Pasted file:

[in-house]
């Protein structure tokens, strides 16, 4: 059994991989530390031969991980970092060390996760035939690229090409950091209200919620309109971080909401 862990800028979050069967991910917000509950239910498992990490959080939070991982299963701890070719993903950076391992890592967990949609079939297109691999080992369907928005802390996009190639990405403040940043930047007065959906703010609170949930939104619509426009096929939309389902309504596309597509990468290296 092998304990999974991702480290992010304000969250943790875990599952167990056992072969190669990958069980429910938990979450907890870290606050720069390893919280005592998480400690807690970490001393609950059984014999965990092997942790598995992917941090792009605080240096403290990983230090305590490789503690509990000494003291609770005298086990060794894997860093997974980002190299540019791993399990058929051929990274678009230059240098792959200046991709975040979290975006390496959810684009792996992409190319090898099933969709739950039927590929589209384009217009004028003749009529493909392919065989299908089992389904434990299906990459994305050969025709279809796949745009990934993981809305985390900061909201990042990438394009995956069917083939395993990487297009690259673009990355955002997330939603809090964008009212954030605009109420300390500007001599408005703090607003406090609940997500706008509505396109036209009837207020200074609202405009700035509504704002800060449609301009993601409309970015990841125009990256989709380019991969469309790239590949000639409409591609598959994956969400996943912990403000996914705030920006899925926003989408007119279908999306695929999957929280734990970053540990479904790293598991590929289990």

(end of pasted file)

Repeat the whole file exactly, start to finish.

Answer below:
[in-house]
């Protein structure tokens, strides 16, 4: 059994991989530390031969991980970092060390996760035939690229090409950091209200919620309109971080909401 862990800028979050069967991910917000509950239910498992990490959080939070991982299963701890070719993903950076391992890592967990949609079939297109691999080992369907928005802390996009190639990405403040940043930047007065959906703010609170949930939104619509426009096929939309389902309504596309597509990468290296 092998304990999974991702480290992010304000969250943790875990599952167990056992072969190669990958069980429910938990979450907890870290606050720069390893919280005592998480400690807690970490001393609950059984014999965990092997942790598995992917941090792009605080240096403290990983230090305590490789503690509990000494003291609770005298086990060794894997860093997974980002190299540019791993399990058929051929990274678009230059240098792959200046991709975040979290975006390496959810684009792996992409190319090898099933969709739950039927590929589209384009217009004028003749009529493909392919065989299908089992389904434990299906990459994305050969025709279809796949745009990934993981809305985390900061909201990042990438394009995956069917083939395993990487297009690259673009990355955002997330939603809090964008009212954030605009109420300390500007001599408005703090607003406090609940997500706008509505396109036209009837207020200074609202405009700035509504704002800060449609301009993601409309970015990841125009990256989709380019991969469309790239590949000639409409591609598959994956969400996943912990403000996914705030920006899925926003989408007119279908999306695929999957929280734990970053540990479904790293598991590929289990």